How ex-Peza chief kept agency corruption-free
You have to look at a corrupt and overstaffed government agency the way a butcher would look at a huge piece of raw meat.
The best cuts, a butcher would tell you, have some fat clinging to the meat, but never in excess.
So, hold a pen with the same precision of a butcher knife, and start cutting the excess fat — slashing off names on a long list of workers until a workforce of over a thousand people doing jobs meant for fewer employees is reduced to more than half.
Simmer the cut meat with the heat of angry sacked employees, then pepper it with death threats written in grim black ink, some from former friends, but mostly from politicians.
Then add a pinch of tough love, just enough to get the right mix. And voila, a corruption-free government agency.
Lilia de Lima, a Ramon Magsaysay awardee this year, had done this as head of the Philippine Economic Zone Authority (Peza), an agency that banks on business confidence to bring in investments at a time when government and corruption felt like two sides of the same coin.
Even after many years on the job, De Lima could still not believe why she would even be considered for the Ramon Magsaysay Award, considered Asia’s Nobel Prize.
No prank call
“I thought it was a prankster,” she said, laughing in her office as she recalled receiving a phone call back in June that told her she won the award.
The caller was Carmencita Abella, president of the Ramon Magsaysay Award Foundation (RMAF).
“I considered ending the call. But the only thing was the voice sounded respectable. ‘Can you keep it a secret?’ she asked me.”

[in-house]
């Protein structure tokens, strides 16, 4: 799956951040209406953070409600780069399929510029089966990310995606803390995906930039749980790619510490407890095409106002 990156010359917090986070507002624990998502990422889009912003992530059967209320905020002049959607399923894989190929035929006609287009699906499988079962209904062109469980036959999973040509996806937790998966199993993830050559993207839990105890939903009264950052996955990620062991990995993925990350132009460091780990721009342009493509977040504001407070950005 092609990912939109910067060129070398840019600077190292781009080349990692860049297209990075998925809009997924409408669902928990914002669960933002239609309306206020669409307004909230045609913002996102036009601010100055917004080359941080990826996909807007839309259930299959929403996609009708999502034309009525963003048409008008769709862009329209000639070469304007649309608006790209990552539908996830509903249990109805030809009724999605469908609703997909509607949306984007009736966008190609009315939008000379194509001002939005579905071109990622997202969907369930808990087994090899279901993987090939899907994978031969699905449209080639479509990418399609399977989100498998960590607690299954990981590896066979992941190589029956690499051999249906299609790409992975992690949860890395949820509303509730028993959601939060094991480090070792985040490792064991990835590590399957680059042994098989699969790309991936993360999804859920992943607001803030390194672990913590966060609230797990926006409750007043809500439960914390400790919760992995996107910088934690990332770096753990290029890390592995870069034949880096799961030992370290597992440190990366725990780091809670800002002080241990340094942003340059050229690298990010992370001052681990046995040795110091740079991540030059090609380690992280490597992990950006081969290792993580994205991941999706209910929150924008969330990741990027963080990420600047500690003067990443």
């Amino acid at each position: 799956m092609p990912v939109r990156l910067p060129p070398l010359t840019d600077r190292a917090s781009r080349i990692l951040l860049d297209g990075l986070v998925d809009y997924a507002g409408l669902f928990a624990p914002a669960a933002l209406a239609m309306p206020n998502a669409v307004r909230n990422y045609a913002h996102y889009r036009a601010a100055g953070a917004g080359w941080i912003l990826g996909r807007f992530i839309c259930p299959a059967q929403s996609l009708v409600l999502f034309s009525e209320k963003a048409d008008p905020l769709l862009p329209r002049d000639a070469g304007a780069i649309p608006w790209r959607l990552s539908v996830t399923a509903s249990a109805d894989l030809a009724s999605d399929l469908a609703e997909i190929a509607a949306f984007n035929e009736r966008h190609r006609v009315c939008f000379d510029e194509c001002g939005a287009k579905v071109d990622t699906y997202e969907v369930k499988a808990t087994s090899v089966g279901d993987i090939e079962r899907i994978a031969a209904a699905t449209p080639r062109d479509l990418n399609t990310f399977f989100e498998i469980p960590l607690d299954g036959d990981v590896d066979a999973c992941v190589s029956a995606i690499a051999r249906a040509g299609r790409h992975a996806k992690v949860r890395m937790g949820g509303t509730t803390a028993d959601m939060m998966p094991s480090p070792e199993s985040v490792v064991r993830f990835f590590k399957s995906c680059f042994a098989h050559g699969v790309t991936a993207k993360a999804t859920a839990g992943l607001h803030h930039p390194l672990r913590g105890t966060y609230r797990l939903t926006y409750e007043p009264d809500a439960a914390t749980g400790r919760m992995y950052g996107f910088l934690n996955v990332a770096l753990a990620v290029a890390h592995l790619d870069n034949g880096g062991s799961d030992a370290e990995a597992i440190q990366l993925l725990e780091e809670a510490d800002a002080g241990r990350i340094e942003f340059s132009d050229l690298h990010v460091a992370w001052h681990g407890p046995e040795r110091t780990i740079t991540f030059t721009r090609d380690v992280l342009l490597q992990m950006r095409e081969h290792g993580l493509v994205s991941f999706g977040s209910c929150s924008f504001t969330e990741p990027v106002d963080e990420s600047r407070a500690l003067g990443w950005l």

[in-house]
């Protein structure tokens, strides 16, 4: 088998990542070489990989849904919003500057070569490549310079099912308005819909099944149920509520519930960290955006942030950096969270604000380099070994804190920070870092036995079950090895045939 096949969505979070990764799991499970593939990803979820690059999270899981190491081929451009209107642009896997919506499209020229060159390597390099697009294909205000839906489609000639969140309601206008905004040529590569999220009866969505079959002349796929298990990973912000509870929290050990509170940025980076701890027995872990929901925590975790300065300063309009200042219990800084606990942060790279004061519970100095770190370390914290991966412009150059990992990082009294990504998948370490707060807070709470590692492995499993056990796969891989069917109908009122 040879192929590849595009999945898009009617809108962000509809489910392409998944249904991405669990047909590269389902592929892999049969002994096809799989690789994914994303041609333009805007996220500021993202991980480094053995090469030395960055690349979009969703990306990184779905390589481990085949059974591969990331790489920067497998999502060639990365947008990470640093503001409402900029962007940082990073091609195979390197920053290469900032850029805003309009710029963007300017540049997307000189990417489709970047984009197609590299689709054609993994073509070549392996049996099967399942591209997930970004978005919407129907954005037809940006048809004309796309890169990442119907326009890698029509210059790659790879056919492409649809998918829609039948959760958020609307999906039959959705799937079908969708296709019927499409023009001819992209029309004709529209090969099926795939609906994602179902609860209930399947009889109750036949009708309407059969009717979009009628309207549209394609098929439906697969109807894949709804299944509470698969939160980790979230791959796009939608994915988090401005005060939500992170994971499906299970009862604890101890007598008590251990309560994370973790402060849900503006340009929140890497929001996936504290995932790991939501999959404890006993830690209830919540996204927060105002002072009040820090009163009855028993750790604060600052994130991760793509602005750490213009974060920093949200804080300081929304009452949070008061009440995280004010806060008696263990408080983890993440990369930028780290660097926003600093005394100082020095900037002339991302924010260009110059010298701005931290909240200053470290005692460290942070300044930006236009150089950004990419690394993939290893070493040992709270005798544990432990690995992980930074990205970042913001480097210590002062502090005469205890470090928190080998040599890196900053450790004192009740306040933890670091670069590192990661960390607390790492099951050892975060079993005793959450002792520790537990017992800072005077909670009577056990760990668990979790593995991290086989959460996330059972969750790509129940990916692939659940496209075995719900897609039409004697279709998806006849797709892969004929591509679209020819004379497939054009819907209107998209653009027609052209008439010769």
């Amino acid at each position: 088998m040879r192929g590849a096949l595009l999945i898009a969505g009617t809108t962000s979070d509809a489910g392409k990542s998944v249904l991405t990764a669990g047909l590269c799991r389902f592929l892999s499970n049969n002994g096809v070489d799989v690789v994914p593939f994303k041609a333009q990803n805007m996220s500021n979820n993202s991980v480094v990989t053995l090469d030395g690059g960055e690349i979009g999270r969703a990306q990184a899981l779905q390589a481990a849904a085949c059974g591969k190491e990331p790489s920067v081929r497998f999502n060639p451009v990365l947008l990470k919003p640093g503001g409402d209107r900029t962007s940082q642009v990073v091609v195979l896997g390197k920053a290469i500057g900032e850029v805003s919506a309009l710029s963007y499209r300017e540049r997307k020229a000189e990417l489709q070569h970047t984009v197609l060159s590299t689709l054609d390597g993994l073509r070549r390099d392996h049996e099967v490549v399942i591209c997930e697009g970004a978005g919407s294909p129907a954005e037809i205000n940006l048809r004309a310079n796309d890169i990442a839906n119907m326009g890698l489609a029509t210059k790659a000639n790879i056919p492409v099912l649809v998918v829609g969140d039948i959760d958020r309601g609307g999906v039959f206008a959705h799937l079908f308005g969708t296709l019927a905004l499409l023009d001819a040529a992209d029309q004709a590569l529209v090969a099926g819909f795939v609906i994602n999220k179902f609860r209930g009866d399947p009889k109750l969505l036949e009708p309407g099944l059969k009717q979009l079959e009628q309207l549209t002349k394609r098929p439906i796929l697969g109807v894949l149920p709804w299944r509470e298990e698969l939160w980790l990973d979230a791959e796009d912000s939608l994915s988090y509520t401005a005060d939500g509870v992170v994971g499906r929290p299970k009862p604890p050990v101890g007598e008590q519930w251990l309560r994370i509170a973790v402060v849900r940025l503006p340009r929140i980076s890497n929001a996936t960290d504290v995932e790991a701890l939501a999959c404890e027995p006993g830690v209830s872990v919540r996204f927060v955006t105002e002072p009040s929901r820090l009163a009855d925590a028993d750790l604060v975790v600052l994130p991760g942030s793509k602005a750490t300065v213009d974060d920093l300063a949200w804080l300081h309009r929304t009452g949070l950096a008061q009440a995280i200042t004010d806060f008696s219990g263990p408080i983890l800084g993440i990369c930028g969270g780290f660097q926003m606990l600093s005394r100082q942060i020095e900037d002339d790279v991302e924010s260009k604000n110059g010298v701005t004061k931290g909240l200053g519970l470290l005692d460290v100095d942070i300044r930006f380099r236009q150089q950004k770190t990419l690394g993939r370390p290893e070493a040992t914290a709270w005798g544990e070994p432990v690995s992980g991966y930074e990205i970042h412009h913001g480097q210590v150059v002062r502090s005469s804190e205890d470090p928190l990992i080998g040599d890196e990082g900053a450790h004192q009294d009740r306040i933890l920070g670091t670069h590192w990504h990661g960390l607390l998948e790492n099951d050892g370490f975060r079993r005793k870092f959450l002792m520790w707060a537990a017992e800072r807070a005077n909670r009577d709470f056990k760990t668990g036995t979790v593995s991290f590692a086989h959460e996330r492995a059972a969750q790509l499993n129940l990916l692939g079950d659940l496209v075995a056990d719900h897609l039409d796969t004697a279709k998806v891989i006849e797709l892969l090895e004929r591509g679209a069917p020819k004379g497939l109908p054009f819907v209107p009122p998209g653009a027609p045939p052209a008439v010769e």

De Lima, 77, said she thought only “Mother Teresa-type” individuals won the award.
Two factors popped into her head in making sense of the award—the more than 6 million direct and indirect jobs she helped create through Peza, and how she maintained the agency corruption-free.
The RMAF thought so too. In its citation, the foundation described De Lima’s leadership as a force that turned a government agency “into a showcase of successful regulatory reform, a model institution of honest and committed public service, and a key contributor to the nation’s economic growth.”
Family of public servants
Born in Iriga City, Camarines Sur, De Lima was raised in a family of public servants.
Interestingly, the award that she would formally receive at the end of this month was named after an exemplary public servant as well, President Ramon Magsaysay, who died in a plane crash in 1957.
Only a handful of noteworthy people across Asia win the award every year.
“The awards that I treasure most are those I didn’t know anything about, like this one,” she said.
How did this start? In 1995, Peza was created, replacing the Export Processing Zone Authority (Epza).
As Peza’s first director general, she started by removing more than 500 of the agency’s 1,016 workers.
“It was so bloated because they were servicing only 331 companies, 16 economic zones,’’ she said. “That’s no way to go because I always thought that an idle mind is a devil’s workshop.”
“In the course of reducing the fat and streamlining the bureaucracy, everything was thrown at me including the kitchen sink,” she said.
Eventually, only 450 workers were left at Peza in her first year, a development which drew criticisms in the press and a meeting with then President Fidel Ramos, who appointed her in the position, asking her to “fix it.”